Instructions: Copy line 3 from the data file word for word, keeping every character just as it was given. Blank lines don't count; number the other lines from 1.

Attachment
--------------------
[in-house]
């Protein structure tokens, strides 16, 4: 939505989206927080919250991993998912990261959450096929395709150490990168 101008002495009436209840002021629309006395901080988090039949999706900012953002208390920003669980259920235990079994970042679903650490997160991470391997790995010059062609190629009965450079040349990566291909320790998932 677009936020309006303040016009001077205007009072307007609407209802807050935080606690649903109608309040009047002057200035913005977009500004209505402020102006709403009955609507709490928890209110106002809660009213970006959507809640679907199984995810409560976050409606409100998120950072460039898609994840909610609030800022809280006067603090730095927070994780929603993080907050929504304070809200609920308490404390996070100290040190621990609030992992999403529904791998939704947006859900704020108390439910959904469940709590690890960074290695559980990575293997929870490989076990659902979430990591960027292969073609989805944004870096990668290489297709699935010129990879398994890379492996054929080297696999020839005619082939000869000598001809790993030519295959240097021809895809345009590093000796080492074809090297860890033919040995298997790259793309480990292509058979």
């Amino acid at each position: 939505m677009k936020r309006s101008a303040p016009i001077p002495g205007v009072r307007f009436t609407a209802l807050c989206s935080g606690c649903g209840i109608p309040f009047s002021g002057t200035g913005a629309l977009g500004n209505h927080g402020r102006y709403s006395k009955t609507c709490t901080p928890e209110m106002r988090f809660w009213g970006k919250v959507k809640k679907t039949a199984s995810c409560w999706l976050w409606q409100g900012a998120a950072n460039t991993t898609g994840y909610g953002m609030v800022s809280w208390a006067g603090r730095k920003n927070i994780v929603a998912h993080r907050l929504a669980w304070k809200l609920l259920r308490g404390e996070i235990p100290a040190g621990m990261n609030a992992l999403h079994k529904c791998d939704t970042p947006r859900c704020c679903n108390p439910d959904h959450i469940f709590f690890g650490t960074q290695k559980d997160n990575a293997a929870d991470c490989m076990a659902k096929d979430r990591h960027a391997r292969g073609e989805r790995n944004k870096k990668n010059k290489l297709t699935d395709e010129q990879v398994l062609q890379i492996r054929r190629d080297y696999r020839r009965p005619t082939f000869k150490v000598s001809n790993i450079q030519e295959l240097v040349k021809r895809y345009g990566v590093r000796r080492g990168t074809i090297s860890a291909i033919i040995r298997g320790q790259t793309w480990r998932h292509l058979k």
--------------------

């Amino acid at each position: 939505m677009k936020r309006s101008a303040p016009i001077p002495g205007v009072r307007f009436t609407a209802l807050c989206s935080g606690c649903g209840i109608p309040f009047s002021g002057t200035g913005a629309l977009g500004n209505h927080g402020r102006y709403s006395k009955t609507c709490t901080p928890e209110m106002r988090f809660w009213g970006k919250v959507k809640k679907t039949a199984s995810c409560w999706l976050w409606q409100g900012a998120a950072n460039t991993t898609g994840y909610g953002m609030v800022s809280w208390a006067g603090r730095k920003n927070i994780v929603a998912h993080r907050l929504a669980w304070k809200l609920l259920r308490g404390e996070i235990p100290a040190g621990m990261n609030a992992l999403h079994k529904c791998d939704t970042p947006r859900c704020c679903n108390p439910d959904h959450i469940f709590f690890g650490t960074q290695k559980d997160n990575a293997a929870d991470c490989m076990a659902k096929d979430r990591h960027a391997r292969g073609e989805r790995n944004k870096k990668n010059k290489l297709t699935d395709e010129q990879v398994l062609q890379i492996r054929r190629d080297y696999r020839r009965p005619t082939f000869k150490v000598s001809n790993i450079q030519e295959l240097v040349k021809r895809y345009g990566v590093r000796r080492g990168t074809i090297s860890a291909i033919i040995r298997g320790q790259t793309w480990r998932h292509l058979k």